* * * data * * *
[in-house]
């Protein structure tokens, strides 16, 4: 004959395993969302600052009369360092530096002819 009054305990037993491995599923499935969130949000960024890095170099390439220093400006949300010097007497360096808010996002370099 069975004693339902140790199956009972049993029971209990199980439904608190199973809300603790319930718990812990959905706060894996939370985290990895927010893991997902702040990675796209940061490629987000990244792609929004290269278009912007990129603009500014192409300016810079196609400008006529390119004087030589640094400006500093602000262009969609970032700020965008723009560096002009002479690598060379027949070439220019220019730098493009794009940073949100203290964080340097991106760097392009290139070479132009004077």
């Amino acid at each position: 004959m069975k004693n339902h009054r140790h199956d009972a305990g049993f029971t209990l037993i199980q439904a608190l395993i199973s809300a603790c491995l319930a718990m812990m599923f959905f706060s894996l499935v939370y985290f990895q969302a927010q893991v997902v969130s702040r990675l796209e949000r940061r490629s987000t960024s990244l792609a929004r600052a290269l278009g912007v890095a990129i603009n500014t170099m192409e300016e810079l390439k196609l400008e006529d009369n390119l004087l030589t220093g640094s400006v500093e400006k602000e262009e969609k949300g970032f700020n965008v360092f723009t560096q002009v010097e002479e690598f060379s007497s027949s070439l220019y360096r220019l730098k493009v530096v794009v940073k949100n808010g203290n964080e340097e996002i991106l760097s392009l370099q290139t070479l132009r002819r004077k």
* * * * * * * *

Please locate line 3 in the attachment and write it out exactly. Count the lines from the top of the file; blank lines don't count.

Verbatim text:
């Amino acid at each position: 004959m069975k004693n339902h009054r140790h199956d009972a305990g049993f029971t209990l037993i199980q439904a608190l395993i199973s809300a603790c491995l319930a718990m812990m599923f959905f706060s894996l499935v939370y985290f990895q969302a927010q893991v997902v969130s702040r990675l796209e949000r940061r490629s987000t960024s990244l792609a929004r600052a290269l278009g912007v890095a990129i603009n500014t170099m192409e300016e810079l390439k196609l400008e006529d009369n390119l004087l030589t220093g640094s400006v500093e400006k602000e262009e969609k949300g970032f700020n965008v360092f723009t560096q002009v010097e002479e690598f060379s007497s027949s070439l220019y360096r220019l730098k493009v530096v794009v940073k949100n808010g203290n964080e340097e996002i991106l760097s392009l370099q290139t070479l132009r002819r004077k």